NEW YORK — bell hooks, the groundbreaking author, educator and activist whose explorations of how race, gender, economics and politics were intertwined made her among the most influential thinkers of her time, has died. She was 69.
In a statement issued through William Morrow Publishers, hooks’ family announced that she died Wednesday in Berea, Kentucky, home to the bell hooks center at Berea College. Additional details were not immediately available.
“She was a giant, no nonsense person who lived by her own rules, and spoke her own truth in a time when Black people, and women especially, did not feel empowered to do that,” Dr. Linda Strong-Leek, a close friend and former provost of Berea College, wrote in an email to The Associated Press. “It was a privilege to know her, and the world is a lesser place today because she is gone. There will never be another bell hooks.”
Starting in the 1970s, hooks published dozens of books that helped shape popular and academic discourse. Her notable works included “Ain’t I a Woman? Black Women and Feminism,” “Feminist Theory: From Margin to Center” and “All About Love: New Visions.” Rejecting the isolation of feminism, civil rights and economics into separate fields, she was a believer in community and connectivity and how racism, sexism and economic disparity reinforced each other.
Among her most famous expressions was her definition of feminism, which she called “a movement to end sexism, sexist exploitation and oppression.”
Ibram X. Kendi, Roxane Gay and Tressie McMillan Cottom were among those mourning hooks. Author Saeed Jones noted that her death came just a week after the loss of the celebrated Black author and critic Greg Tate. “It all feels so pointed,” he tweeted Wednesday.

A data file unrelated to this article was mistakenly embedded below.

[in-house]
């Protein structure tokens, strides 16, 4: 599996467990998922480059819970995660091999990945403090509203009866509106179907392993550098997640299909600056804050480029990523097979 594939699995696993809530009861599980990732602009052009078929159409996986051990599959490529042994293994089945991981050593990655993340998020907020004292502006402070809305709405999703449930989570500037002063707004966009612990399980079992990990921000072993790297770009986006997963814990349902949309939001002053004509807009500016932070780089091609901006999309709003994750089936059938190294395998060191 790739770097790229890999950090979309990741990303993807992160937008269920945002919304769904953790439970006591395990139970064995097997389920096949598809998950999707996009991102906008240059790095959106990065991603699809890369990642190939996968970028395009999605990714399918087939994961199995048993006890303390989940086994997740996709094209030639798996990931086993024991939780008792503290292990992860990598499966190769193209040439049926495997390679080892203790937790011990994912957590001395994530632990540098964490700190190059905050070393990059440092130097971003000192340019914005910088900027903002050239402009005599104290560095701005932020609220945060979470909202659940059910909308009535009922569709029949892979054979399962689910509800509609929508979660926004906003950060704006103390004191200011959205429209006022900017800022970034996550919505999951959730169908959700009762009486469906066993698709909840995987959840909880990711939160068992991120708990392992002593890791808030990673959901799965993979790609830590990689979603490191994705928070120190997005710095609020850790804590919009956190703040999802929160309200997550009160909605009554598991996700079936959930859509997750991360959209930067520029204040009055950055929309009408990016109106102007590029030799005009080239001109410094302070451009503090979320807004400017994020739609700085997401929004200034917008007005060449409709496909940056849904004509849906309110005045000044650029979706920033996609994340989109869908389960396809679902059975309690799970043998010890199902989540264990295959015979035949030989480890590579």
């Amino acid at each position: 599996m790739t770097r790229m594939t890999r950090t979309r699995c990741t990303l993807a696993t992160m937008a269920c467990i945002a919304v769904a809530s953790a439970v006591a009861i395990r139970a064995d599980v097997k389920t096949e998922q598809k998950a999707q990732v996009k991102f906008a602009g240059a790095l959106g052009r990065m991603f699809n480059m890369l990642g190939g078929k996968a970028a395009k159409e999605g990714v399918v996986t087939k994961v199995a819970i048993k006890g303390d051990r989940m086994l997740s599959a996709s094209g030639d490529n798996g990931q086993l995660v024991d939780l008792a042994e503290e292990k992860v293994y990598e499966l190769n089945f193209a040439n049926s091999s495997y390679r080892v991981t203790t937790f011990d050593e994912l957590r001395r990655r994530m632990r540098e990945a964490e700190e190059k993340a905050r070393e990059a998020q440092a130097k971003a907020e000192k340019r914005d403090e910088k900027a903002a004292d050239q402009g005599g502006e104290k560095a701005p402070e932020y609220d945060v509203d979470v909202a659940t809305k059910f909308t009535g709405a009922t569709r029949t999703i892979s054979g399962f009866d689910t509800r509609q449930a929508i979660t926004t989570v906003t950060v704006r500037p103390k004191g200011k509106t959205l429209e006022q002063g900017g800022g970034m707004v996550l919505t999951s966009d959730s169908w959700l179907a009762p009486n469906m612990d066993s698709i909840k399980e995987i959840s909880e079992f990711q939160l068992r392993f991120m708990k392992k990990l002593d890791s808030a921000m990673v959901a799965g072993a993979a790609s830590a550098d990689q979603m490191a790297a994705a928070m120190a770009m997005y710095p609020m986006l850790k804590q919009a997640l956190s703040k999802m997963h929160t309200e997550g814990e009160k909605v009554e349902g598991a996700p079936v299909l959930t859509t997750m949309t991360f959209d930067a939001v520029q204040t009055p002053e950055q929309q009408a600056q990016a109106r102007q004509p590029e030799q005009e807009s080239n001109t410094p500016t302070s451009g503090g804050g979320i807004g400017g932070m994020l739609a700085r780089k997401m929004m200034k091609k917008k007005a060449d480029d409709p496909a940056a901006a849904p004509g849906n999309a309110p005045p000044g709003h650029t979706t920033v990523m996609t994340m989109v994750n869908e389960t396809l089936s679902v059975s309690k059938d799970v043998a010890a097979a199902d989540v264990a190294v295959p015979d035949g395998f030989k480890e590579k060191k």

hooks taught at numerous schools, including Yale University, Oberlin College and City College of New York. She joined the Berea College faculty in 2004 and a decade later founded the center named for her, where “many and varied expressions of difference can thrive.”
hooks was born Gloria Jean Watkins in 1952 in the segregated town of Hopkinsville, Kentucky, and later gave herself the pen name bell hooks in honor of her maternal great-grandmother. She loved reading from an early age, majored in English at Stanford University and received a master’s in English from the University of Wisconsin, where she began writing “Ain’t I a Woman.”
Her early influences ranged from James Baldwin and Sojourner Truth to the Rev. Martin Luther King Jr.
“Martin Luther King was my teacher for understanding the importance of beloved community. He had a profound awareness that the people involved in oppressive institutions will not change from the logics and practices of domination without engagement with those who are striving for a better way,” she said in an interview that ran in Appalachian Heritage in 2012.
hooks examined how stereotypes influence everything from movies (“the oppositional gaze”) to love, writing in “All About Love” that “much of what we were taught about the nature of love makes no sense what applied to daily life.” She also documented at length the collective identity and past of Black people in rural Kentucky, a part of the state often depicted as largely white and homogeneous.
“I pay tribute to the past as a resource that can serve as a foundation for us to revision and renew our commitment to the present, to making a world where all people can live fully and well, where everyone, can belong,” she wrote in “Belonging: A Culture of Place.”